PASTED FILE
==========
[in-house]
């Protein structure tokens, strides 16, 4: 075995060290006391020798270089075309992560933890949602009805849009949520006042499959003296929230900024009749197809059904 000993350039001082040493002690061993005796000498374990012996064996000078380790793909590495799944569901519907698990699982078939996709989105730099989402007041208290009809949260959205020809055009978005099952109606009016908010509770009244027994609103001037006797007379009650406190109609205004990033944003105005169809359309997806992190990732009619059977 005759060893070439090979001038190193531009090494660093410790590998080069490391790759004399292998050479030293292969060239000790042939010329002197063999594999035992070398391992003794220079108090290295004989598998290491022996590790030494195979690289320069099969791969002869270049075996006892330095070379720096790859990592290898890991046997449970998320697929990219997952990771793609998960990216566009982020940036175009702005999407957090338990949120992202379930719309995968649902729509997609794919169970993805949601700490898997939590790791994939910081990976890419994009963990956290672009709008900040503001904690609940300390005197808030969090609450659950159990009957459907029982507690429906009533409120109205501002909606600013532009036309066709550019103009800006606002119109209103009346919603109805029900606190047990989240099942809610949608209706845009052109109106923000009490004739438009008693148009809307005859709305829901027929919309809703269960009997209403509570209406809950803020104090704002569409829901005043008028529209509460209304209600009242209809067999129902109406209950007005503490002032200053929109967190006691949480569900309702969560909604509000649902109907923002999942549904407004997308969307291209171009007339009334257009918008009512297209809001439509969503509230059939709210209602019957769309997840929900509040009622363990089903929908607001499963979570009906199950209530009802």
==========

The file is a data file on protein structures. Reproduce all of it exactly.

[in-house]
């Protein structure tokens, strides 16, 4: 075995060290006391020798270089075309992560933890949602009805849009949520006042499959003296929230900024009749197809059904 000993350039001082040493002690061993005796000498374990012996064996000078380790793909590495799944569901519907698990699982078939996709989105730099989402007041208290009809949260959205020809055009978005099952109606009016908010509770009244027994609103001037006797007379009650406190109609205004990033944003105005169809359309997806992190990732009619059977 005759060893070439090979001038190193531009090494660093410790590998080069490391790759004399292998050479030293292969060239000790042939010329002197063999594999035992070398391992003794220079108090290295004989598998290491022996590790030494195979690289320069099969791969002869270049075996006892330095070379720096790859990592290898890991046997449970998320697929990219997952990771793609998960990216566009982020940036175009702005999407957090338990949120992202379930719309995968649902729509997609794919169970993805949601700490898997939590790791994939910081990976890419994009963990956290672009709008900040503001904690609940300390005197808030969090609450659950159990009957459907029982507690429906009533409120109205501002909606600013532009036309066709550019103009800006606002119109209103009346919603109805029900606190047990989240099942809610949608209706845009052109109106923000009490004739438009008693148009809307005859709305829901027929919309809703269960009997209403509570209406809950803020104090704002569409829901005043008028529209509460209304209600009242209809067999129902109406209950007005503490002032200053929109967190006691949480569900309702969560909604509000649902109907923002999942549904407004997308969307291209171009007339009334257009918008009512297209809001439509969503509230059939709210209602019957769309997840929900509040009622363990089903929908607001499963979570009906199950209530009802």